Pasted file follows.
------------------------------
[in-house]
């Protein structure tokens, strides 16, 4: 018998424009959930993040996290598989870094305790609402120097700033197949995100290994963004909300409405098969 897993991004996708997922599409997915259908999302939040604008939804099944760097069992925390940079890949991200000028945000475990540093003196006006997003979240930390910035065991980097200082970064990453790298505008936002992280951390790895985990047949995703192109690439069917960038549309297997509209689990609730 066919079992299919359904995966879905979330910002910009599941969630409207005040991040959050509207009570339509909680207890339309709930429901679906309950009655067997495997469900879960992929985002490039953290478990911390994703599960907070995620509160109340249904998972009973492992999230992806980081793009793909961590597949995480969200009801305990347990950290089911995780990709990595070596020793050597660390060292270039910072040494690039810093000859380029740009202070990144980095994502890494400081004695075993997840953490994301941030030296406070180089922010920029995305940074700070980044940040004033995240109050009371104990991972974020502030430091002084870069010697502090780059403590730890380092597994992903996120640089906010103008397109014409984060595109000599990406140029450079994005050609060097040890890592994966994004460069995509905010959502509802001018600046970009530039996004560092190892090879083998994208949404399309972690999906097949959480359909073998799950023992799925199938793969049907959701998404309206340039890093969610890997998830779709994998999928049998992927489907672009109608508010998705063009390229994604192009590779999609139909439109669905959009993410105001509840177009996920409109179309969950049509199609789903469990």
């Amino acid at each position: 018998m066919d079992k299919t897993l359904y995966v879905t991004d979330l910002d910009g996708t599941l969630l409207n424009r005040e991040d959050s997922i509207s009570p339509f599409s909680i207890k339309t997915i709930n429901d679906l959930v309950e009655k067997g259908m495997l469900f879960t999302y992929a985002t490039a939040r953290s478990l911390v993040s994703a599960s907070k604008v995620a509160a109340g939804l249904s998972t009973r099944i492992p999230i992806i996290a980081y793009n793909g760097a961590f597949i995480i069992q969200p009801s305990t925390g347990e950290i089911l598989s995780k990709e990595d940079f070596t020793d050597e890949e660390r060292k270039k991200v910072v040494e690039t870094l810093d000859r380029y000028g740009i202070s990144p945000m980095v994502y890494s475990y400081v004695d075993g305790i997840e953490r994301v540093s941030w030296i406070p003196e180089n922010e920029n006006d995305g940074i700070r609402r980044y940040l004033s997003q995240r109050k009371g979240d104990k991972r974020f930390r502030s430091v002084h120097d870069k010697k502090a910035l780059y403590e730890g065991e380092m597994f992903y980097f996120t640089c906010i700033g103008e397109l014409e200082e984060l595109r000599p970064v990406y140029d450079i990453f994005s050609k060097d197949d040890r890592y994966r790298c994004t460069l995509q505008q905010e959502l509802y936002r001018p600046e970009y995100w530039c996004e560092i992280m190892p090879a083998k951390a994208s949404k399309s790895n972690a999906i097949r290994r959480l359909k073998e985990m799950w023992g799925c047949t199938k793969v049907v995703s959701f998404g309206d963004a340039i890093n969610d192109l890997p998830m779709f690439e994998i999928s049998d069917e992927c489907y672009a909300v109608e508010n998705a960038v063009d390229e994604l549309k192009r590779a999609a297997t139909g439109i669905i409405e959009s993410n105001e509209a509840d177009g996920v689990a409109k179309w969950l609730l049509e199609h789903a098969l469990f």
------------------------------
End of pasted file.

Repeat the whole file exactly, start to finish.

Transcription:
[in-house]
């Protein structure tokens, strides 16, 4: 018998424009959930993040996290598989870094305790609402120097700033197949995100290994963004909300409405098969 897993991004996708997922599409997915259908999302939040604008939804099944760097069992925390940079890949991200000028945000475990540093003196006006997003979240930390910035065991980097200082970064990453790298505008936002992280951390790895985990047949995703192109690439069917960038549309297997509209689990609730 066919079992299919359904995966879905979330910002910009599941969630409207005040991040959050509207009570339509909680207890339309709930429901679906309950009655067997495997469900879960992929985002490039953290478990911390994703599960907070995620509160109340249904998972009973492992999230992806980081793009793909961590597949995480969200009801305990347990950290089911995780990709990595070596020793050597660390060292270039910072040494690039810093000859380029740009202070990144980095994502890494400081004695075993997840953490994301941030030296406070180089922010920029995305940074700070980044940040004033995240109050009371104990991972974020502030430091002084870069010697502090780059403590730890380092597994992903996120640089906010103008397109014409984060595109000599990406140029450079994005050609060097040890890592994966994004460069995509905010959502509802001018600046970009530039996004560092190892090879083998994208949404399309972690999906097949959480359909073998799950023992799925199938793969049907959701998404309206340039890093969610890997998830779709994998999928049998992927489907672009109608508010998705063009390229994604192009590779999609139909439109669905959009993410105001509840177009996920409109179309969950049509199609789903469990």
């Amino acid at each position: 018998m066919d079992k299919t897993l359904y995966v879905t991004d979330l910002d910009g996708t599941l969630l409207n424009r005040e991040d959050s997922i509207s009570p339509f599409s909680i207890k339309t997915i709930n429901d679906l959930v309950e009655k067997g259908m495997l469900f879960t999302y992929a985002t490039a939040r953290s478990l911390v993040s994703a599960s907070k604008v995620a509160a109340g939804l249904s998972t009973r099944i492992p999230i992806i996290a980081y793009n793909g760097a961590f597949i995480i069992q969200p009801s305990t925390g347990e950290i089911l598989s995780k990709e990595d940079f070596t020793d050597e890949e660390r060292k270039k991200v910072v040494e690039t870094l810093d000859r380029y000028g740009i202070s990144p945000m980095v994502y890494s475990y400081v004695d075993g305790i997840e953490r994301v540093s941030w030296i406070p003196e180089n922010e920029n006006d995305g940074i700070r609402r980044y940040l004033s997003q995240r109050k009371g979240d104990k991972r974020f930390r502030s430091v002084h120097d870069k010697k502090a910035l780059y403590e730890g065991e380092m597994f992903y980097f996120t640089c906010i700033g103008e397109l014409e200082e984060l595109r000599p970064v990406y140029d450079i990453f994005s050609k060097d197949d040890r890592y994966r790298c994004t460069l995509q505008q905010e959502l509802y936002r001018p600046e970009y995100w530039c996004e560092i992280m190892p090879a083998k951390a994208s949404k399309s790895n972690a999906i097949r290994r959480l359909k073998e985990m799950w023992g799925c047949t199938k793969v049907v995703s959701f998404g309206d963004a340039i890093n969610d192109l890997p998830m779709f690439e994998i999928s049998d069917e992927c489907y672009a909300v109608e508010n998705a960038v063009d390229e994604l549309k192009r590779a999609a297997t139909g439109i669905i409405e959009s993410n105001e509209a509840d177009g996920v689990a409109k179309w969950l609730l049509e199609h789903a098969l469990f």